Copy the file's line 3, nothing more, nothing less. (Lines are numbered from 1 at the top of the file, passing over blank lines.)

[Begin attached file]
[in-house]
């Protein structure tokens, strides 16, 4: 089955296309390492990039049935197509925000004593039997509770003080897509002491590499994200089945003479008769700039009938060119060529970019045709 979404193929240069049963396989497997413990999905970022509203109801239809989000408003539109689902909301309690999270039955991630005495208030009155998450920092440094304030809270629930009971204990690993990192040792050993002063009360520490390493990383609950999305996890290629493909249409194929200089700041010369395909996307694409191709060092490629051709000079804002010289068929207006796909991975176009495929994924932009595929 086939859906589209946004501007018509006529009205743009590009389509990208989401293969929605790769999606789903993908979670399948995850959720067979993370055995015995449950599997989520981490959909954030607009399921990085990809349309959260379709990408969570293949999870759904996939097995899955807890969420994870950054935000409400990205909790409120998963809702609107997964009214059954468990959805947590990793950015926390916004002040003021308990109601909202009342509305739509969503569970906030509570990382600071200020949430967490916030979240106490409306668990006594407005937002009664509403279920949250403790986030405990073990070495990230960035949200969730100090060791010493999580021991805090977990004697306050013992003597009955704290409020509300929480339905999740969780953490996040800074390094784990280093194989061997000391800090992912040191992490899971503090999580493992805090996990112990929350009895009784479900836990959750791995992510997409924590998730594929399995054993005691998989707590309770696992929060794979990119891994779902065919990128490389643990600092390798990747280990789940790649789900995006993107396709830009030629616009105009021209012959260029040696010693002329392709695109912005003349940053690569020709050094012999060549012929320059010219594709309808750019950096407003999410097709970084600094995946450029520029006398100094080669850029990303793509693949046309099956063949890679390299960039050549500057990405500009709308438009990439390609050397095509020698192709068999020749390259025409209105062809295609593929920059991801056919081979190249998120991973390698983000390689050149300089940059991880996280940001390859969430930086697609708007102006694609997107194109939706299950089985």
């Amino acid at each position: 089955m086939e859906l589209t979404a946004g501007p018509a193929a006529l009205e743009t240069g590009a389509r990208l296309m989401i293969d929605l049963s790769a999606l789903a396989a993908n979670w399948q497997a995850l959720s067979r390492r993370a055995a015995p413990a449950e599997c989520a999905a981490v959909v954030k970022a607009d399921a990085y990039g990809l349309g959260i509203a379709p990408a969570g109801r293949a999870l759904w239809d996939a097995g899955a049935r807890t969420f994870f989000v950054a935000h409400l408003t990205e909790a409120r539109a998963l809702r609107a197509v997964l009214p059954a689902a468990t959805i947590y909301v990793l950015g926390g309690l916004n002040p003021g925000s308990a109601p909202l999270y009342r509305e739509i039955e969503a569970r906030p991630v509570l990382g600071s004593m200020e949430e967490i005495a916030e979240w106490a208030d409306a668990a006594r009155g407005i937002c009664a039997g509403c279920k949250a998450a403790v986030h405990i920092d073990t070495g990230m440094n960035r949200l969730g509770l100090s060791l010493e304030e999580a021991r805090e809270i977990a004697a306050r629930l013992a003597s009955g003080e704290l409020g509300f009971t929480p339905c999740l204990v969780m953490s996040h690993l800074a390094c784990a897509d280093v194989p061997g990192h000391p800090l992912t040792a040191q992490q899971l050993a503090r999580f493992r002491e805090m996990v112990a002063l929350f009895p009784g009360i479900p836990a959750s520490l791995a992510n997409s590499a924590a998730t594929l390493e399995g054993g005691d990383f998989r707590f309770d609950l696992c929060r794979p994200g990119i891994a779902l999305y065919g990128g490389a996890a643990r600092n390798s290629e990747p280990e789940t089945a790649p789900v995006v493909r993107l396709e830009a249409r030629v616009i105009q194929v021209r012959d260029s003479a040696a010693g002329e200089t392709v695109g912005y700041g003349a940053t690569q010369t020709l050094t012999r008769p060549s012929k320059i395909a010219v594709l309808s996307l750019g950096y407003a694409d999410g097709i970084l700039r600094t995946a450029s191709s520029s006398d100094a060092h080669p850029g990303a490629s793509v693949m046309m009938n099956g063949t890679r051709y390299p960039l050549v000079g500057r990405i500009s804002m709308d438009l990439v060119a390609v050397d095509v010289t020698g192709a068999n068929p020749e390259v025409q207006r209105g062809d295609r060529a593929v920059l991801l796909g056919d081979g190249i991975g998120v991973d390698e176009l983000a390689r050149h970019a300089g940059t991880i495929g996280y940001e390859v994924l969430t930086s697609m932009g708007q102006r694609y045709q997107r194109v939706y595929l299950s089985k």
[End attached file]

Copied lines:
């Amino acid at each position: 089955m086939e859906l589209t979404a946004g501007p018509a193929a006529l009205e743009t240069g590009a389509r990208l296309m989401i293969d929605l049963s790769a999606l789903a396989a993908n979670w399948q497997a995850l959720s067979r390492r993370a055995a015995p413990a449950e599997c989520a999905a981490v959909v954030k970022a607009d399921a990085y990039g990809l349309g959260i509203a379709p990408a969570g109801r293949a999870l759904w239809d996939a097995g899955a049935r807890t969420f994870f989000v950054a935000h409400l408003t990205e909790a409120r539109a998963l809702r609107a197509v997964l009214p059954a689902a468990t959805i947590y909301v990793l950015g926390g309690l916004n002040p003021g925000s308990a109601p909202l999270y009342r509305e739509i039955e969503a569970r906030p991630v509570l990382g600071s004593m200020e949430e967490i005495a916030e979240w106490a208030d409306a668990a006594r009155g407005i937002c009664a039997g509403c279920k949250a998450a403790v986030h405990i920092d073990t070495g990230m440094n960035r949200l969730g509770l100090s060791l010493e304030e999580a021991r805090e809270i977990a004697a306050r629930l013992a003597s009955g003080e704290l409020g509300f009971t929480p339905c999740l204990v969780m953490s996040h690993l800074a390094c784990a897509d280093v194989p061997g990192h000391p800090l992912t040792a040191q992490q899971l050993a503090r999580f493992r002491e805090m996990v112990a002063l929350f009895p009784g009360i479900p836990a959750s520490l791995a992510n997409s590499a924590a998730t594929l390493e399995g054993g005691d990383f998989r707590f309770d609950l696992c929060r794979p994200g990119i891994a779902l999305y065919g990128g490389a996890a643990r600092n390798s290629e990747p280990e789940t089945a790649p789900v995006v493909r993107l396709e830009a249409r030629v616009i105009q194929v021209r012959d260029s003479a040696a010693g002329e200089t392709v695109g912005y700041g003349a940053t690569q010369t020709l050094t012999r008769p060549s012929k320059i395909a010219v594709l309808s996307l750019g950096y407003a694409d999410g097709i970084l700039r600094t995946a450029s191709s520029s006398d100094a060092h080669p850029g990303a490629s793509v693949m046309m009938n099956g063949t890679r051709y390299p960039l050549v000079g500057r990405i500009s804002m709308d438009l990439v060119a390609v050397d095509v010289t020698g192709a068999n068929p020749e390259v025409q207006r209105g062809d295609r060529a593929v920059l991801l796909g056919d081979g190249i991975g998120v991973d390698e176009l983000a390689r050149h970019a300089g940059t991880i495929g996280y940001e390859v994924l969430t930086s697609m932009g708007q102006r694609y045709q997107r194109v939706y595929l299950s089985k």